Affiliate Disclosure
If you buy through our links, we may get a commission. Read our ethics policy.

Major PC makers plan to concede tablet market to Apple, Amazon in 2012

Traditional PC makers like Dell and HP believe they have no advantages in the tablet market, and plan to phase out from competing with Apple's iPad, along with low-end tablets from content providers like Amazon and Barnes & Noble, in 2012.

Along with Hewlett-Packard and Dell, other "pure" PC makers like Acer and Asus plan to gradually exit the tablet market next year, industry sources told DigiTimes. The main reason is said to be that they cannot provide content like Apple, Amazon and Barnes & Noble.

So far Apple's iPad has dominated the market, representing nearly all of tablets sold, and hooking in users with its vast App Store selection. But new devices from Amazon and Barnes & Noble aim to take the lower end of the market with prices less than half that of Apple's $499 iPad, and make up the difference through sales of content like books, music and movies.

With tablet hardware prices that low, companies like Dell and HP that don't sell content are unlikely to make a profit, as they can't sell the hardware at a loss like Amazon is rumored to be doing with its new Kindle Fire. Industry sources reportedly said they expect devices from Amazon and Barnes & Noble will eventually be offered for free, serving as content platforms for the companies.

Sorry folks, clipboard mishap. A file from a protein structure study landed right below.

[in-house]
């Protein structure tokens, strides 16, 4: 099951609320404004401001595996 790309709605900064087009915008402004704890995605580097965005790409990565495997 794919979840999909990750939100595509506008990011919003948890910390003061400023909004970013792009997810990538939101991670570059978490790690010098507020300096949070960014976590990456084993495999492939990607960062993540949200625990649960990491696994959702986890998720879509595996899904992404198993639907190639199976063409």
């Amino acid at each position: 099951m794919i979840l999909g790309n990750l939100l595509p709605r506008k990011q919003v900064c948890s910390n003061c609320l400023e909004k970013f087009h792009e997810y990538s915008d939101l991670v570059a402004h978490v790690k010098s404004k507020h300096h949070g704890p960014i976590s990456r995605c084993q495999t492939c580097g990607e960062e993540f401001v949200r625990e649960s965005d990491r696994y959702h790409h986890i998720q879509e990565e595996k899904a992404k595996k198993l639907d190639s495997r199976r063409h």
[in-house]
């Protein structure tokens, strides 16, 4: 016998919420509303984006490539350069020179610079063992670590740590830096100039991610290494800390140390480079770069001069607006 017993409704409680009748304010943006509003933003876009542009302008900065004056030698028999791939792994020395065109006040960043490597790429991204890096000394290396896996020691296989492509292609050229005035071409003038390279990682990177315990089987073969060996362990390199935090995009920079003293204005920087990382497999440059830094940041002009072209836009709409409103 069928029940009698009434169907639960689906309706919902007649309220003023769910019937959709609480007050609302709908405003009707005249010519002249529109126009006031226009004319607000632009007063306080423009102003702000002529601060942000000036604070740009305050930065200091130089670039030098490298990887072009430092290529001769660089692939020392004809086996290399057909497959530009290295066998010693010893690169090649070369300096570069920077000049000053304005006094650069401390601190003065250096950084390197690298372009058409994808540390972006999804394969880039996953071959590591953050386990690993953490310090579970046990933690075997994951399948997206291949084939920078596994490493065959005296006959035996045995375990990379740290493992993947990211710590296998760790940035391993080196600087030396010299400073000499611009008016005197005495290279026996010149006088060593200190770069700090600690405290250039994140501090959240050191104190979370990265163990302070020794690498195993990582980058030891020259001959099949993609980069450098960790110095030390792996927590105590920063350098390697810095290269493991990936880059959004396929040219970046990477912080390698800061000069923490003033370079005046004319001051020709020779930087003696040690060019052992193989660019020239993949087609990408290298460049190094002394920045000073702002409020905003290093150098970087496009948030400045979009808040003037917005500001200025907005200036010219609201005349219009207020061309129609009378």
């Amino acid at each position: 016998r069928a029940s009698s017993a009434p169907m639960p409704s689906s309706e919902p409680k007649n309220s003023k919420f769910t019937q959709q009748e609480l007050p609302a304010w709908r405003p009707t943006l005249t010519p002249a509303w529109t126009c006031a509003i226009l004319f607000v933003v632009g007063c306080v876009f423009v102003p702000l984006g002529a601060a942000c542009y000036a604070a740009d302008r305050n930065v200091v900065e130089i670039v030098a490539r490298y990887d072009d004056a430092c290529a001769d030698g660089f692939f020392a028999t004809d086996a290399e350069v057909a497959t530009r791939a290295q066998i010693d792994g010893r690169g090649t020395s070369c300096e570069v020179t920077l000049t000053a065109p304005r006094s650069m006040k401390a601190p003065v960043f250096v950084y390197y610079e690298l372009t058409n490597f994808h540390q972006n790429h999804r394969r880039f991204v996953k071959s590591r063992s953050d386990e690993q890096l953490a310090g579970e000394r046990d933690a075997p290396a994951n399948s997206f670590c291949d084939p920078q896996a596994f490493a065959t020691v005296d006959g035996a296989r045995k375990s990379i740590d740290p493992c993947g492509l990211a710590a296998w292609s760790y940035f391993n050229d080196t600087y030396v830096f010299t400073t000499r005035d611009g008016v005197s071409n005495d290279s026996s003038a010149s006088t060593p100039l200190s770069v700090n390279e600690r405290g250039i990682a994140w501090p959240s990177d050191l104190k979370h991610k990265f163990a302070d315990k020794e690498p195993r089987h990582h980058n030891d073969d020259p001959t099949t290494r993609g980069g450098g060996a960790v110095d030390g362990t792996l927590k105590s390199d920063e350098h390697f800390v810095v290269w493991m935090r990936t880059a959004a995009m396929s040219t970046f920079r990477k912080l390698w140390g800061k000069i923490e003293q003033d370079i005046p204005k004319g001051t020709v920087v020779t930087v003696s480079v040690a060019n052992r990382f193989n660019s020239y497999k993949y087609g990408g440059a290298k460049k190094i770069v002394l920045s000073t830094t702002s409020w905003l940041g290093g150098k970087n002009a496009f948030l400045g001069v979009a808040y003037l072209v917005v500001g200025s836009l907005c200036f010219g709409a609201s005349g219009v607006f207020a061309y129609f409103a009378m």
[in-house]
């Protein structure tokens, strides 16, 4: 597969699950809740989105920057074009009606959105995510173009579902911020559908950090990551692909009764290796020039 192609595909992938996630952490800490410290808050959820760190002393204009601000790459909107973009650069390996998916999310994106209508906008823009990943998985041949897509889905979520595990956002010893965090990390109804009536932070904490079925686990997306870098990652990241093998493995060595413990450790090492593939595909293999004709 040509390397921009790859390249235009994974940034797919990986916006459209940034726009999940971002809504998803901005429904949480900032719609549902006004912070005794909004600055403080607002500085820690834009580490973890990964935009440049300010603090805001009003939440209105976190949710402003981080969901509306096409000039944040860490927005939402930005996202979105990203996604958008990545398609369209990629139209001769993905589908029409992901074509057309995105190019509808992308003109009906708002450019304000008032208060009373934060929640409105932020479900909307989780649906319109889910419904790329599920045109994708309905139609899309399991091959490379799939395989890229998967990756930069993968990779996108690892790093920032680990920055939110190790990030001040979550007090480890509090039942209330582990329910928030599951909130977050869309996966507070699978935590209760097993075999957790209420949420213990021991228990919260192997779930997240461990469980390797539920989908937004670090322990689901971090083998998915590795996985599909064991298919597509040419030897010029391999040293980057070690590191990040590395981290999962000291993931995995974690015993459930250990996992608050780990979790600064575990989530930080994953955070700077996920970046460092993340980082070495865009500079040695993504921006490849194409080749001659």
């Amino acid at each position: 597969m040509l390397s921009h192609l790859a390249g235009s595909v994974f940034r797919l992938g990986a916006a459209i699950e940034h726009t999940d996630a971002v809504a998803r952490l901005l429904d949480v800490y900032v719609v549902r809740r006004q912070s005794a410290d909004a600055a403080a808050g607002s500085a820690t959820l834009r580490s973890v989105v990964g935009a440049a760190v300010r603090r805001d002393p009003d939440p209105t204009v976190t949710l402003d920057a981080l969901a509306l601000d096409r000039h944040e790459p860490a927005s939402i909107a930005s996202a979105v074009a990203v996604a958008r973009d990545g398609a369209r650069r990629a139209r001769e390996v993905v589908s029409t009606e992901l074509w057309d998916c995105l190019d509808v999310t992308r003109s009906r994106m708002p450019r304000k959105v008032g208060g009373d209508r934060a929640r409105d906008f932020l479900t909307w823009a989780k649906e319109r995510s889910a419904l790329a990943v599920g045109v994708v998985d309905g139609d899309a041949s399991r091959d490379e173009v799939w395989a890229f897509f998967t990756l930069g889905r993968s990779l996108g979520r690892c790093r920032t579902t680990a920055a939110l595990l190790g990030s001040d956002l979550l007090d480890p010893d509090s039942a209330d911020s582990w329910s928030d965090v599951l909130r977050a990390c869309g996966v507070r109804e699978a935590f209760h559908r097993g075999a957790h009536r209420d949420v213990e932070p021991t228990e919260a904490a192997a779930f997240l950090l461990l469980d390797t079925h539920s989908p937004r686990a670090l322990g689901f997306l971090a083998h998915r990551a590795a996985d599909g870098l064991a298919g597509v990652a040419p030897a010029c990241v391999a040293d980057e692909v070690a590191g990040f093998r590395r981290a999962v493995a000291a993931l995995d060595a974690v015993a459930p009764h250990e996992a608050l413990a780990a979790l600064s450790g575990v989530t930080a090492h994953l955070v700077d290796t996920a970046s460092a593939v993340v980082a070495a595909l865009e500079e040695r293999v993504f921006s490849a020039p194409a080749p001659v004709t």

And even with their low prices, sales of newly launched touchscreen tablets from Amazon and Barnes & Noble were not as high as Apple's iPad, which industry insiders see as an indication that "strong enthusiasm for tablet PCs has already disappeared."

If accurate, the news that traditional PC makers have lost interest in the tablet market could be bad news for Microsoft, as the company's forthcoming Windows 8 operating system will feature a tablet-friendly interface. The company unveiled its plans on a prototype device designed by Samsung in September.

HP already attempted to penetrate the tablet market with its own hardware, operating system and application ecosystem, much like Apple, but the webOS-powered TouchPad failed to gain any traction and was quickly discontinued by the company. A year earlier the company partnered with Microsoft to release the HP Slate, but that Windows-powered device also failed as Apple's iPad took over the tablet market.